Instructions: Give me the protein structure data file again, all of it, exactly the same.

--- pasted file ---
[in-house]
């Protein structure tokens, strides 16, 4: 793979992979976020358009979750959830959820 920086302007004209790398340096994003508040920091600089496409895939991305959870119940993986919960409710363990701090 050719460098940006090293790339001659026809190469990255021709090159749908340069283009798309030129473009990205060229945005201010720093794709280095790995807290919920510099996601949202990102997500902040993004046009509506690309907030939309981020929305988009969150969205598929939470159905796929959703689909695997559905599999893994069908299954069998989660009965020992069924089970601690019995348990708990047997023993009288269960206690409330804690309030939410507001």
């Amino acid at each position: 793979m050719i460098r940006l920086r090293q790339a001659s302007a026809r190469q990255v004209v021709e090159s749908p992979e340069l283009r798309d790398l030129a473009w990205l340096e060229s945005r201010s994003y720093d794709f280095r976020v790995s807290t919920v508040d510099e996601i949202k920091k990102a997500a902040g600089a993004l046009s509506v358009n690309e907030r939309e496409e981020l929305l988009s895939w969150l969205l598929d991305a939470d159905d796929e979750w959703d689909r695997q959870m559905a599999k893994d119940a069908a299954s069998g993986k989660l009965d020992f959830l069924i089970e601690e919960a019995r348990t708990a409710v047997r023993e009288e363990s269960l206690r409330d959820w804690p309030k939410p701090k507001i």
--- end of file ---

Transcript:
[in-house]
């Protein structure tokens, strides 16, 4: 793979992979976020358009979750959830959820 920086302007004209790398340096994003508040920091600089496409895939991305959870119940993986919960409710363990701090 050719460098940006090293790339001659026809190469990255021709090159749908340069283009798309030129473009990205060229945005201010720093794709280095790995807290919920510099996601949202990102997500902040993004046009509506690309907030939309981020929305988009969150969205598929939470159905796929959703689909695997559905599999893994069908299954069998989660009965020992069924089970601690019995348990708990047997023993009288269960206690409330804690309030939410507001």
């Amino acid at each position: 793979m050719i460098r940006l920086r090293q790339a001659s302007a026809r190469q990255v004209v021709e090159s749908p992979e340069l283009r798309d790398l030129a473009w990205l340096e060229s945005r201010s994003y720093d794709f280095r976020v790995s807290t919920v508040d510099e996601i949202k920091k990102a997500a902040g600089a993004l046009s509506v358009n690309e907030r939309e496409e981020l929305l988009s895939w969150l969205l598929d991305a939470d159905d796929e979750w959703d689909r695997q959870m559905a599999k893994d119940a069908a299954s069998g993986k989660l009965d020992f959830l069924i089970e601690e919960a019995r348990t708990a409710v047997r023993e009288e363990s269960l206690r409330d959820w804690p309030k939410p701090k507001i």